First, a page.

I remain a huge fan of drobo generally, and the third-generation drobo remains the best choice for home storage. It’s the perfect storage device for the long haul, and the performance improvements make it a no-brainer. Get one.
Data Robotics spent the last year transforming itself from a maker of expensive consumer storage devices to a player in the nascent small enterprise storage array market. That process took another step this week, as Data Robotics officially renamed itself Drobo. It is ironic that the company would shed a longer, corporate sounding name for the familiar consumer product designation, but there is no denying the power of the Drobo brand.
Good equipment can make the difference between an amateurish embarrassment and professional production when it comes to video recording. The combination of the Zi8 and my pair of microphones collect good enough source material to keep me in the latter category. Combined with the capabilities of Apple’s iMovie software, I can produce respectable videos anywhere I happen to find myself.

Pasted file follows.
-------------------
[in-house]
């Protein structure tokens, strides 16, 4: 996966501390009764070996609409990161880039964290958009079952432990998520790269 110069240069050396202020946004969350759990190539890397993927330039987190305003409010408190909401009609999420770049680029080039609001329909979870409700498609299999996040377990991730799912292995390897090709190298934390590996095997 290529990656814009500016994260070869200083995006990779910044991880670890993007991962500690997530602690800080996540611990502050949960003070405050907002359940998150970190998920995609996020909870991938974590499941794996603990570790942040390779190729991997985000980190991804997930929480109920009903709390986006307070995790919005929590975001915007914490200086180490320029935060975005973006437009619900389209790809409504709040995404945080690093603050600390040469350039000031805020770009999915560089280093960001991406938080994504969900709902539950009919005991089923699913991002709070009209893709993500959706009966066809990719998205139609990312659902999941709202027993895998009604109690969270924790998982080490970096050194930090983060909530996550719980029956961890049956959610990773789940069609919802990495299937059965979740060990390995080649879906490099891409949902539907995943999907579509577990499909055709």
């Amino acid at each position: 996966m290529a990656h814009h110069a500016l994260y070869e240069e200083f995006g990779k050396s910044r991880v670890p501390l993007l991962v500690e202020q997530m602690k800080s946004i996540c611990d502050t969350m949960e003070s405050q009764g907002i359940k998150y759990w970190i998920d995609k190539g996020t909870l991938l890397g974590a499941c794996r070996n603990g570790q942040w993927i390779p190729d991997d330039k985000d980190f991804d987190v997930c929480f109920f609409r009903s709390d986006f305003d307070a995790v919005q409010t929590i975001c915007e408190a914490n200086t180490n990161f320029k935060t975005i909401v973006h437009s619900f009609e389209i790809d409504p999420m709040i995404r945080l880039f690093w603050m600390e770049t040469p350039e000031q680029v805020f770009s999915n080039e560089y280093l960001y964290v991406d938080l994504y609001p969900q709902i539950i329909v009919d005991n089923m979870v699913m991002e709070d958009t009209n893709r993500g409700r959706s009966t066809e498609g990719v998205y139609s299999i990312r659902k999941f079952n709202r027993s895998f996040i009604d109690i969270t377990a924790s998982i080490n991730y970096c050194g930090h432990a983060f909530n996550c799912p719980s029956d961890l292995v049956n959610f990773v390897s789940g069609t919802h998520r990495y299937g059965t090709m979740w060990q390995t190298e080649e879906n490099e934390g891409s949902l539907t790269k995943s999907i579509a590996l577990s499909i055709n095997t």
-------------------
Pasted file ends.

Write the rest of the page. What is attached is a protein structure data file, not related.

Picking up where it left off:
Data Robotics is back with yet another member in the rapidly-expanding Drobo family of “storage robots.” The newly-announced Drobo FS brings gigabit Ethernet, file-sharing protocols, and installable apps to the platform’s industry-leading flexibility and data protection. But Drobo FS is no slam dunk: It’s expensive, not found in (many) stores, and the value proposition can be difficult to comprehend. Will Drobo FS sink or swim?
Drobo is adding support for 4K-sector “Advanced Format” drives across their product line, but others do not seem as responsive.